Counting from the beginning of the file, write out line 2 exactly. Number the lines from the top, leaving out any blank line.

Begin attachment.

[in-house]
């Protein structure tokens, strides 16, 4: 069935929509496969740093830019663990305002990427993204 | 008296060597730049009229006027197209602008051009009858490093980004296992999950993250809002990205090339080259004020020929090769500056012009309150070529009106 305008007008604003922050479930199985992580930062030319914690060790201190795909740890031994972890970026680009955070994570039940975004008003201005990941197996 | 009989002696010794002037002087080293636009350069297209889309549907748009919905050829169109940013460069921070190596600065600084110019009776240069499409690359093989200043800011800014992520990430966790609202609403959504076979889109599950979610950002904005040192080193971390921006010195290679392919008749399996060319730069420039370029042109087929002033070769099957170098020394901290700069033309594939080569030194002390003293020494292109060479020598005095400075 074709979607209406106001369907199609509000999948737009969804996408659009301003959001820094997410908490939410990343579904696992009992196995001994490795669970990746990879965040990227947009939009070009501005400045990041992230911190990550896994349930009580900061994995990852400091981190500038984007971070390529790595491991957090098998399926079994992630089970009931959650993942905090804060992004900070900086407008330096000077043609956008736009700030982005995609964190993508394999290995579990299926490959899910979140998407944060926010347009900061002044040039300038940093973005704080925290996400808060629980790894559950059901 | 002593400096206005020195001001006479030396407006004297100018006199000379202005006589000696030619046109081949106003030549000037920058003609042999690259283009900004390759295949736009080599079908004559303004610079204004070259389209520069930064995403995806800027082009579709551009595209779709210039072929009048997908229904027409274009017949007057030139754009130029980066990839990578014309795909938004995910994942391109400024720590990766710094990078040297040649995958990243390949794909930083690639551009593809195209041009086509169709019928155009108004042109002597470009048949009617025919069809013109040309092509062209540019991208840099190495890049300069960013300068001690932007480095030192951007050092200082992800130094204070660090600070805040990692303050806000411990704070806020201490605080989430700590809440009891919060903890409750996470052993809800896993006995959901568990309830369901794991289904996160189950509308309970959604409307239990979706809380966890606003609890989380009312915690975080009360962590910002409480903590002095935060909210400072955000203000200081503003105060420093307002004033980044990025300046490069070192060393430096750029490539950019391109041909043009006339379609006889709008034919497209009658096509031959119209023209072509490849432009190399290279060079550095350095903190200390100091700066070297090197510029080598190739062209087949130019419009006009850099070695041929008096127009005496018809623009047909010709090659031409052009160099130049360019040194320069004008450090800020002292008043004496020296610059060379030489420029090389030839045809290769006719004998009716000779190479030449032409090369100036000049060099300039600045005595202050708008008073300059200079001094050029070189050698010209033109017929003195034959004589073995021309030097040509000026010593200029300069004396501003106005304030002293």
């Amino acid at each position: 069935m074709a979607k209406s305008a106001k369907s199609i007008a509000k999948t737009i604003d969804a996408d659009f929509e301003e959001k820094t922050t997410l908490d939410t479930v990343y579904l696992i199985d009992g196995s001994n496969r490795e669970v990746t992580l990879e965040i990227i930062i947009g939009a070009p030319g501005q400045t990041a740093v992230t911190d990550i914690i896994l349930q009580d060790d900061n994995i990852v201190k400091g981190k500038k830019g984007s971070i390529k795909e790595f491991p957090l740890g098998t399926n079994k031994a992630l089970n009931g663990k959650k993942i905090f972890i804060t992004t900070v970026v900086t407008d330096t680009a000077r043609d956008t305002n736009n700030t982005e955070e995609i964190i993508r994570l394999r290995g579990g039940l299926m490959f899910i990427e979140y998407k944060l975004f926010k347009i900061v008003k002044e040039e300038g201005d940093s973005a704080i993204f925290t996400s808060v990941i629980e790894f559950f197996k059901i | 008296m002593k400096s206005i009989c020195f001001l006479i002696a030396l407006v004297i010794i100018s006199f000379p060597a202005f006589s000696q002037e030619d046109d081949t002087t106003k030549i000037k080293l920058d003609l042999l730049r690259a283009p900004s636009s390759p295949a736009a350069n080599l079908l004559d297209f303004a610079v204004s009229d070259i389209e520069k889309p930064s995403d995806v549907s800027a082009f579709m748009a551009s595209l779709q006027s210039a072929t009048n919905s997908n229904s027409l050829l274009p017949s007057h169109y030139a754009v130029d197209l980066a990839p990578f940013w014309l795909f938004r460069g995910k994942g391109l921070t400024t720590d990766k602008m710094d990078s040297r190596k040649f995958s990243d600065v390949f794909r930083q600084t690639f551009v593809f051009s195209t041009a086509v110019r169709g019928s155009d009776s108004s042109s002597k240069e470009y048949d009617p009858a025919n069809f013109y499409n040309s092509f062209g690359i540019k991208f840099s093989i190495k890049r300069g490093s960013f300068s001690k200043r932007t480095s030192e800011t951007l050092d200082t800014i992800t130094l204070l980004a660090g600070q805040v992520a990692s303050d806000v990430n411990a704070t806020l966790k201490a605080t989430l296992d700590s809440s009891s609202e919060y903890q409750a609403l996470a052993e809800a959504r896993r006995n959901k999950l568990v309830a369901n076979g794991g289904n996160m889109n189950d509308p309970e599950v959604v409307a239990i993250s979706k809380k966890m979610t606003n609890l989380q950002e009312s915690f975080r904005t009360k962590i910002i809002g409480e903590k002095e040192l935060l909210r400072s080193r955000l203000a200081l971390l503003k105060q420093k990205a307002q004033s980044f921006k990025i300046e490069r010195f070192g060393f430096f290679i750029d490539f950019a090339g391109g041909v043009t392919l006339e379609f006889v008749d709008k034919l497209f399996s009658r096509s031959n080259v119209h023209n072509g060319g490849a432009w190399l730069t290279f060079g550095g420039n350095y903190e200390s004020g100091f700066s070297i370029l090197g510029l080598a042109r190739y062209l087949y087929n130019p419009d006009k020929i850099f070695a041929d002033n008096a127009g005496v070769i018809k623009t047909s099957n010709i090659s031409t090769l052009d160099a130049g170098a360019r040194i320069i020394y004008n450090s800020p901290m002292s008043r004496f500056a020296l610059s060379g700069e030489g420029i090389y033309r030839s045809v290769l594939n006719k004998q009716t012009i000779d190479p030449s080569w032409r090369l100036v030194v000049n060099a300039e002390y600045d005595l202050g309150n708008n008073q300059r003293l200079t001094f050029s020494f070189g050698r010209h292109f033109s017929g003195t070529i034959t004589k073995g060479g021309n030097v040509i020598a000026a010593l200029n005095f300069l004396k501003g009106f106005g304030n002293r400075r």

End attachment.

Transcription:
């Protein structure tokens, strides 16, 4: 069935929509496969740093830019663990305002990427993204 | 008296060597730049009229006027197209602008051009009858490093980004296992999950993250809002990205090339080259004020020929090769500056012009309150070529009106 305008007008604003922050479930199985992580930062030319914690060790201190795909740890031994972890970026680009955070994570039940975004008003201005990941197996 | 009989002696010794002037002087080293636009350069297209889309549907748009919905050829169109940013460069921070190596600065600084110019009776240069499409690359093989200043800011800014992520990430966790609202609403959504076979889109599950979610950002904005040192080193971390921006010195290679392919008749399996060319730069420039370029042109087929002033070769099957170098020394901290700069033309594939080569030194002390003293020494292109060479020598005095400075 074709979607209406106001369907199609509000999948737009969804996408659009301003959001820094997410908490939410990343579904696992009992196995001994490795669970990746990879965040990227947009939009070009501005400045990041992230911190990550896994349930009580900061994995990852400091981190500038984007971070390529790595491991957090098998399926079994992630089970009931959650993942905090804060992004900070900086407008330096000077043609956008736009700030982005995609964190993508394999290995579990299926490959899910979140998407944060926010347009900061002044040039300038940093973005704080925290996400808060629980790894559950059901 | 002593400096206005020195001001006479030396407006004297100018006199000379202005006589000696030619046109081949106003030549000037920058003609042999690259283009900004390759295949736009080599079908004559303004610079204004070259389209520069930064995403995806800027082009579709551009595209779709210039072929009048997908229904027409274009017949007057030139754009130029980066990839990578014309795909938004995910994942391109400024720590990766710094990078040297040649995958990243390949794909930083690639551009593809195209041009086509169709019928155009108004042109002597470009048949009617025919069809013109040309092509062209540019991208840099190495890049300069960013300068001690932007480095030192951007050092200082992800130094204070660090600070805040990692303050806000411990704070806020201490605080989430700590809440009891919060903890409750996470052993809800896993006995959901568990309830369901794991289904996160189950509308309970959604409307239990979706809380966890606003609890989380009312915690975080009360962590910002409480903590002095935060909210400072955000203000200081503003105060420093307002004033980044990025300046490069070192060393430096750029490539950019391109041909043009006339379609006889709008034919497209009658096509031959119209023209072509490849432009190399290279060079550095350095903190200390100091700066070297090197510029080598190739062209087949130019419009006009850099070695041929008096127009005496018809623009047909010709090659031409052009160099130049360019040194320069004008450090800020002292008043004496020296610059060379030489420029090389030839045809290769006719004998009716000779190479030449032409090369100036000049060099300039600045005595202050708008008073300059200079001094050029070189050698010209033109017929003195034959004589073995021309030097040509000026010593200029300069004396501003106005304030002293």